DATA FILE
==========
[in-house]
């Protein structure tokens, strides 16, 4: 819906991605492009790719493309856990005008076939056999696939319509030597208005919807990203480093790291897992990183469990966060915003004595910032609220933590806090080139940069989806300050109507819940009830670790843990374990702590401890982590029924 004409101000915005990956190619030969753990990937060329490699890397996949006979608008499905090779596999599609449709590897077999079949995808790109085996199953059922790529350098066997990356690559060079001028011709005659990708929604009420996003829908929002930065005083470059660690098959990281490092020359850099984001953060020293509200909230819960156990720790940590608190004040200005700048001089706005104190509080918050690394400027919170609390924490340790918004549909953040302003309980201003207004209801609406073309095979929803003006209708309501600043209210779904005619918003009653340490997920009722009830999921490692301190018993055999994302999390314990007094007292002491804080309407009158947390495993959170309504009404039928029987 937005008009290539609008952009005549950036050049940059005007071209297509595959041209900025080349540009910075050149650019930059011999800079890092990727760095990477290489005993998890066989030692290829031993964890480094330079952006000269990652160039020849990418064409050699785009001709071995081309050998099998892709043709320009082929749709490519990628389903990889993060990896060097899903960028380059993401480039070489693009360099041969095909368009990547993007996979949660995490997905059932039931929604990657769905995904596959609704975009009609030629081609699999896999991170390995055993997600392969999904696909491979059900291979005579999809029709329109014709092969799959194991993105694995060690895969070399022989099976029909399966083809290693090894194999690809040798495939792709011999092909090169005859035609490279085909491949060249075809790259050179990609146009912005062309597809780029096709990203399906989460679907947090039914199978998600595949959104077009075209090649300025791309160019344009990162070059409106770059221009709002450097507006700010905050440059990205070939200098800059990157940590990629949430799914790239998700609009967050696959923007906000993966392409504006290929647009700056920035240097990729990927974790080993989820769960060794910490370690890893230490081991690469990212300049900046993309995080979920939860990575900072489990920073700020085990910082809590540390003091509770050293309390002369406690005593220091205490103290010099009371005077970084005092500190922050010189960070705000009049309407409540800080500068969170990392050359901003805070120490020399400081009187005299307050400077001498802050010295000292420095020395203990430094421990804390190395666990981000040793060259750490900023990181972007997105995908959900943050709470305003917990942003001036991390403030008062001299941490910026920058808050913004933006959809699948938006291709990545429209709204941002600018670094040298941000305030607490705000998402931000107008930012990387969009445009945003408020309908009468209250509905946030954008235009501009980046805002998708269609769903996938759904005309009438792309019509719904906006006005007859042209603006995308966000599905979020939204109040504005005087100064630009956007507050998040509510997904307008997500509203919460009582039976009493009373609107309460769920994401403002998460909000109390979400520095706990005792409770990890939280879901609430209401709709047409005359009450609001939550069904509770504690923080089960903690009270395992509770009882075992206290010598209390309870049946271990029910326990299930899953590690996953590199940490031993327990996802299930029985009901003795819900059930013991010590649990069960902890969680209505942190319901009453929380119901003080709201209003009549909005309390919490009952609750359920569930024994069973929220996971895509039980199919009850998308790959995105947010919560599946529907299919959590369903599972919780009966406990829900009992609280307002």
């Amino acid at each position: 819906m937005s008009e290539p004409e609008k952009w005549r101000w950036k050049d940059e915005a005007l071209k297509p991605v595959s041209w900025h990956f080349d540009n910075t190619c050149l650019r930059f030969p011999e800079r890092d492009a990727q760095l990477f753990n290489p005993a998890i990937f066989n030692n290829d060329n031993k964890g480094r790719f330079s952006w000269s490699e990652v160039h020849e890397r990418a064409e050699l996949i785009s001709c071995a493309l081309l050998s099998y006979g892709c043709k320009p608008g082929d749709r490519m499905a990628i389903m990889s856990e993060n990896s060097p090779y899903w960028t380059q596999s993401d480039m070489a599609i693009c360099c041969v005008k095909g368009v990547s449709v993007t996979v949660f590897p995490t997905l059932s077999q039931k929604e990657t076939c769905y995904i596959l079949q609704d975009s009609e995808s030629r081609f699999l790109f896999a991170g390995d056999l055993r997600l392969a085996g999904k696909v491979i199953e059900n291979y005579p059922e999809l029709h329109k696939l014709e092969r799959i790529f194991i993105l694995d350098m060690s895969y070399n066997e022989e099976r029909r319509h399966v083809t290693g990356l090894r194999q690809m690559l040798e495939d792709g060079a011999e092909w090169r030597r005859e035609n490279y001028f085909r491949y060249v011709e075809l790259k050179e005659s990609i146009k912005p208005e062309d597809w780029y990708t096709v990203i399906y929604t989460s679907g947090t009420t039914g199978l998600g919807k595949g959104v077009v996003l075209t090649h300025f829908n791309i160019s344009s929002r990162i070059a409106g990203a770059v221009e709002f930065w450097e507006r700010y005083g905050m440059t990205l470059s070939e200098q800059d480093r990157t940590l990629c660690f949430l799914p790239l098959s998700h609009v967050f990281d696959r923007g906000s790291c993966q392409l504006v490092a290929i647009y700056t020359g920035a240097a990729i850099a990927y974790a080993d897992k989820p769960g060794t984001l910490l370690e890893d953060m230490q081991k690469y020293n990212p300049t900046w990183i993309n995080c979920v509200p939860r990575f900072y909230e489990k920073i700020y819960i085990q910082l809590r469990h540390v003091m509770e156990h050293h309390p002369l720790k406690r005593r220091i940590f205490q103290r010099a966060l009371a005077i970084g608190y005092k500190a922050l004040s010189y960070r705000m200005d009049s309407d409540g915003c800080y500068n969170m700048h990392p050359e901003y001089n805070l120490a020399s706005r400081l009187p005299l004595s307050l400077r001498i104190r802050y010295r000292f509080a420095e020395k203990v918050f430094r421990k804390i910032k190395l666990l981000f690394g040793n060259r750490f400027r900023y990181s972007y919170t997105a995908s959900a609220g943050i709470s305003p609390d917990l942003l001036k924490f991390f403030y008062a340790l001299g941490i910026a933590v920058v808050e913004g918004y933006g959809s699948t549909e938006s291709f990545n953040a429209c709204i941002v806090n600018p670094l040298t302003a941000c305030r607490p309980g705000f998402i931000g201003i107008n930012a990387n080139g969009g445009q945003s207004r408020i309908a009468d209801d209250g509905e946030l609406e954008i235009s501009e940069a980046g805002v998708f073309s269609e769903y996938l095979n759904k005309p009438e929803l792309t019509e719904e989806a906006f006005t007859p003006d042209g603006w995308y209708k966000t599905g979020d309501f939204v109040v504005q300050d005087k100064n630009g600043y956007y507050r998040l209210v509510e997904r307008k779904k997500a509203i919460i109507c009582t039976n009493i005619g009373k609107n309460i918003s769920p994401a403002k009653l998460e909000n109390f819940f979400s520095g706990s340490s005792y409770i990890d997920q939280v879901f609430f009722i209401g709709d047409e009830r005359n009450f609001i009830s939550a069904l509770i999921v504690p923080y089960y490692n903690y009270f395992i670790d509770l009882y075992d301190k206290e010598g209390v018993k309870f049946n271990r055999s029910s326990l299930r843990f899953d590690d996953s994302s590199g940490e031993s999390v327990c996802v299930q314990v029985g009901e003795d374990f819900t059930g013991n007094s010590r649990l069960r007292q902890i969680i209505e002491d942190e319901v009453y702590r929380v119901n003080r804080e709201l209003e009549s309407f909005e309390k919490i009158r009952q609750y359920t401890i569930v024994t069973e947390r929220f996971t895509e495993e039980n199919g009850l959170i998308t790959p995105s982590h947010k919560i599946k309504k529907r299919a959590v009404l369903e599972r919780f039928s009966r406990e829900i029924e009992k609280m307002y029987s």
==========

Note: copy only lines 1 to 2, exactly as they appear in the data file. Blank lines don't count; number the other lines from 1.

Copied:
[in-house]
């Protein structure tokens, strides 16, 4: 819906991605492009790719493309856990005008076939056999696939319509030597208005919807990203480093790291897992990183469990966060915003004595910032609220933590806090080139940069989806300050109507819940009830670790843990374990702590401890982590029924 004409101000915005990956190619030969753990990937060329490699890397996949006979608008499905090779596999599609449709590897077999079949995808790109085996199953059922790529350098066997990356690559060079001028011709005659990708929604009420996003829908929002930065005083470059660690098959990281490092020359850099984001953060020293509200909230819960156990720790940590608190004040200005700048001089706005104190509080918050690394400027919170609390924490340790918004549909953040302003309980201003207004209801609406073309095979929803003006209708309501600043209210779904005619918003009653340490997920009722009830999921490692301190018993055999994302999390314990007094007292002491804080309407009158947390495993959170309504009404039928029987 937005008009290539609008952009005549950036050049940059005007071209297509595959041209900025080349540009910075050149650019930059011999800079890092990727760095990477290489005993998890066989030692290829031993964890480094330079952006000269990652160039020849990418064409050699785009001709071995081309050998099998892709043709320009082929749709490519990628389903990889993060990896060097899903960028380059993401480039070489693009360099041969095909368009990547993007996979949660995490997905059932039931929604990657769905995904596959609704975009009609030629081609699999896999991170390995055993997600392969999904696909491979059900291979005579999809029709329109014709092969799959194991993105694995060690895969070399022989099976029909399966083809290693090894194999690809040798495939792709011999092909090169005859035609490279085909491949060249075809790259050179990609146009912005062309597809780029096709990203399906989460679907947090039914199978998600595949959104077009075209090649300025791309160019344009990162070059409106770059221009709002450097507006700010905050440059990205070939200098800059990157940590990629949430799914790239998700609009967050696959923007906000993966392409504006290929647009700056920035240097990729990927974790080993989820769960060794910490370690890893230490081991690469990212300049900046993309995080979920939860990575900072489990920073700020085990910082809590540390003091509770050293309390002369406690005593220091205490103290010099009371005077970084005092500190922050010189960070705000009049309407409540800080500068969170990392050359901003805070120490020399400081009187005299307050400077001498802050010295000292420095020395203990430094421990804390190395666990981000040793060259750490900023990181972007997105995908959900943050709470305003917990942003001036991390403030008062001299941490910026920058808050913004933006959809699948938006291709990545429209709204941002600018670094040298941000305030607490705000998402931000107008930012990387969009445009945003408020309908009468209250509905946030954008235009501009980046805002998708269609769903996938759904005309009438792309019509719904906006006005007859042209603006995308966000599905979020939204109040504005005087100064630009956007507050998040509510997904307008997500509203919460009582039976009493009373609107309460769920994401403002998460909000109390979400520095706990005792409770990890939280879901609430209401709709047409005359009450609001939550069904509770504690923080089960903690009270395992509770009882075992206290010598209390309870049946271990029910326990299930899953590690996953590199940490031993327990996802299930029985009901003795819900059930013991010590649990069960902890969680209505942190319901009453929380119901003080709201209003009549909005309390919490009952609750359920569930024994069973929220996971895509039980199919009850998308790959995105947010919560599946529907299919959590369903599972919780009966406990829900009992609280307002």